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SUP and travel – what are the options?

Travelling to paddle is one of the awesome aspects of SUP. Owning a stand up paddle board gives riders opportunities to explore waterways of all types anywhere (in theory). Of course, bylaws and prohibited access does sometimes put the kybosh on this. But technically a stand up paddle board is a great way of discovering new spots and gaining new experiences.

SUP and travel.

Travel has been severely restricted during the last few years, as we all know. As it stands currently (Easter ’22) there’s suddenly much more opportunity to get gone and paddle again. This includes both overseas travel and domestic.

There are certainly pluses and minus for both home and away SUP travel. The UK’s weather for one can often halt any type of paddling fun. Whereas being abroad can often see more guaranteed and favourable Sup conditions. But, in contrast, being closer to home and a vehicle journey away sometimes is less hassle.

Travelling with stand up paddle boarding kit.

You have two options when heading for new SUP locations. You can travel with your own gear or try and source when on the ground in your destination of choice. There are plenty of hire centres and coaching schools in the UK that can make SUP travel easy – even if just taking a punt. Head to any coastal location these days and you’ll be sure to come across stand up paddle board business that’ll allow you to rent gear. As long as the area you’re in isn’t too busy – which isn’t always simple.

UK SUP travel can be extremely good fun!

School holiday periods and high summer will see most hire businesses packed out. Therefore you may have to call and reserve kit for the duration of your stay. Not all will allow you take equipment off premises. And then, this being home waters and all, you’re once again at the mercy of the good ole British weather. Score it, however, and there can be some sublime paddling right on your doorstep. Lock into one of Mother Nature’s bad moods though and it’ll be tears.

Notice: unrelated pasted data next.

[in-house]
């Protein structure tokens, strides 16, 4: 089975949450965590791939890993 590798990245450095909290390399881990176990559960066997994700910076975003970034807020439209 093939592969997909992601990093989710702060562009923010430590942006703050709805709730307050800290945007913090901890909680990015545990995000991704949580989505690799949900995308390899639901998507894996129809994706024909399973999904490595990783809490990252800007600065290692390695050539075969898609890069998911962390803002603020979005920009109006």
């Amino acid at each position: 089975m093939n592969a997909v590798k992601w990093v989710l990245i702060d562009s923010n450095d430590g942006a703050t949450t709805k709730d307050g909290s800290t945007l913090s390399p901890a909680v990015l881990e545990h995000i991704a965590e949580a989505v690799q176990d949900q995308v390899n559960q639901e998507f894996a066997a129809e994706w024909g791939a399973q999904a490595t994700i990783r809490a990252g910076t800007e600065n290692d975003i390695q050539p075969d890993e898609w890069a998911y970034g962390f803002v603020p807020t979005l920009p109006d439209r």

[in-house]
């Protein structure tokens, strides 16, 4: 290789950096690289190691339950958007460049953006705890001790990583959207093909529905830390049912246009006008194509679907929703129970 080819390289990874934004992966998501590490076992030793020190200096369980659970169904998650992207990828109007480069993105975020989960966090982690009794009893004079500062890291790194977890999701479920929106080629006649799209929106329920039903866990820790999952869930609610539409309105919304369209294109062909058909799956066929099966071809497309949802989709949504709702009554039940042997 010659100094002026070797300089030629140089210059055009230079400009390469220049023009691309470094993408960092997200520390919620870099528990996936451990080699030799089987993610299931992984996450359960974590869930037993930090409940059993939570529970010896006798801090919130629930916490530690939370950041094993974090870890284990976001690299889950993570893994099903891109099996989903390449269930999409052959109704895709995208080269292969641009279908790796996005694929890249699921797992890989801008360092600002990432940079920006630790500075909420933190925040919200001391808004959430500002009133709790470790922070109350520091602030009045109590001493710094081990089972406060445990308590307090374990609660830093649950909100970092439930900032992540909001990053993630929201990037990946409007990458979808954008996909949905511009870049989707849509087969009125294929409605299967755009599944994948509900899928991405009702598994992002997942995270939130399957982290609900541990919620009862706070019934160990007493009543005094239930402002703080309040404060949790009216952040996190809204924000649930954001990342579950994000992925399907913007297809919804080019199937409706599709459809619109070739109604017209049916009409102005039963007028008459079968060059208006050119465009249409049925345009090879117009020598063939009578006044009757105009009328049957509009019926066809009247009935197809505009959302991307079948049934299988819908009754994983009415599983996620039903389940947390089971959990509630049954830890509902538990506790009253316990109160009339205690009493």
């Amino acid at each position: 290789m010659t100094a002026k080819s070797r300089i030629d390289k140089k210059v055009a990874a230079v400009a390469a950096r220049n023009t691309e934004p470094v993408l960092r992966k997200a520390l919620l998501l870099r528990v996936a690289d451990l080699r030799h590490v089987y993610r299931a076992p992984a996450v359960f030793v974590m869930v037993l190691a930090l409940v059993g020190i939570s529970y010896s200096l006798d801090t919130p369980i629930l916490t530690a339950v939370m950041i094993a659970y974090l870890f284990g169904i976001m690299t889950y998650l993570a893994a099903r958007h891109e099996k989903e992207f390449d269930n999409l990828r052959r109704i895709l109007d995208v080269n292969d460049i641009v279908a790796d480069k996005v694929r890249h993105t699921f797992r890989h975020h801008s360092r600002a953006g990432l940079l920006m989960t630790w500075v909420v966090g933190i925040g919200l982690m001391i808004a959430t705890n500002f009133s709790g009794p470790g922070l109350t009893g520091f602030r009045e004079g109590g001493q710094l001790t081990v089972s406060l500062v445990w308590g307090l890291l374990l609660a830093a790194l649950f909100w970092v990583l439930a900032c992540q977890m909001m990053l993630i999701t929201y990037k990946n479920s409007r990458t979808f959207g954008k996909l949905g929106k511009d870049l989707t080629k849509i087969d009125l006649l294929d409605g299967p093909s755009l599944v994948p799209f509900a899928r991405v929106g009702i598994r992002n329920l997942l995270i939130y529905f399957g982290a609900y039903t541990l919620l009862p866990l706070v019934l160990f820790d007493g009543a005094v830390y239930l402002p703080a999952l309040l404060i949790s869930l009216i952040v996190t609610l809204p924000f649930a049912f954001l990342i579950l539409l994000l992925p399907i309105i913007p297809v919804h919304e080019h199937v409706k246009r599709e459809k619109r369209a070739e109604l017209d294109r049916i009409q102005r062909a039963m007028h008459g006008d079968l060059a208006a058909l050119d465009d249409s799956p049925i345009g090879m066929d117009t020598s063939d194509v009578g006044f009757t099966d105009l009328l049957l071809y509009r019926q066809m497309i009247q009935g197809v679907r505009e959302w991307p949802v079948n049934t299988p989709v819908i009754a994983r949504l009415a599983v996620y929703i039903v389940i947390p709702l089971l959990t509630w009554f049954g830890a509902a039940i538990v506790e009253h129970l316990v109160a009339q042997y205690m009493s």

Should you decide to take your own gear then you’ll have much more choice. If it’s an iSUP (or multiple) it’s potentially easier to pack everything down and store neatly. That said hard SUPs, for those who choice to purchase, are plenty transportable with the right ‘tools’ in place. A decent set of roof bars and sturdy straps make chucking hard stand up paddle boards on the car roof pretty simple. Or, as many do, get yourself a bigger vehicle (such as a van) that’ll improve things further.

Warm weather, warm water and sunshine – reasons to get gone abroad.

Overseas travel is often a little trickier. Although, again, iSUPs can make thing much less hassle. Some airlines allows sports equipment to be stowed in aeroplane holds. And inflatables, deflated, usually fit this description. A nominal fee can see you blow SUP kit on route to whatever overseas destination you’ve chose. Being clever with packing, and utilising the iSUP’s bag, is also a good call as you’ll keep excess luggage costs down.

Hard boards an air travel can also work. You’ll need to wrap your board in protective material. And even though there’s no guarantee it’ll arrive ding free. Often though, it doesn’t. And with a hard SUP on the ground in your chosen country your paddling freedom is guaranteed. Travelling with your own SUP gear will also mean what you use is familiar. Which is no bad thing when tackling unfamiliar new SUP routes.

Hiring and overseas SUP package holidays.

Overseas SUP package holidays can be much more favourable than travelling with kit. Having everything sorted for when you arrive can take many a headache away. Oftentimes it’s possible to tie in SUP hire/tuition with your tour provider, rather than source separately.

How to travel with inflatable paddleboards
Overseas watersports set up can be great if you want everything provided.

Newbie and progress paddlers can get that all important coaching and instruction. Even advanced SUPers may benefit from having a coach on hand. There’s always something to learn! A downside with package holidays is not being able to (or have the means) to trek offsite. You’ll more likely be limited to area within close proximity of the school you’re using. This isn’t always the case as some foreign SUP rental outfits do allow you take kit away. If this is the case you’ll be liable for any damage picked up. Although there’s often additional insurance you can purchase.

There’s plenty of argument for both travelling to SUP in the UK and heading overseas. Likewise travelling with or without your equipment. The choice is yours.

If you’re looking for SUP travel inspiration then check out both McConks’ UK bitesize travel guides here as well as the international write ups here.

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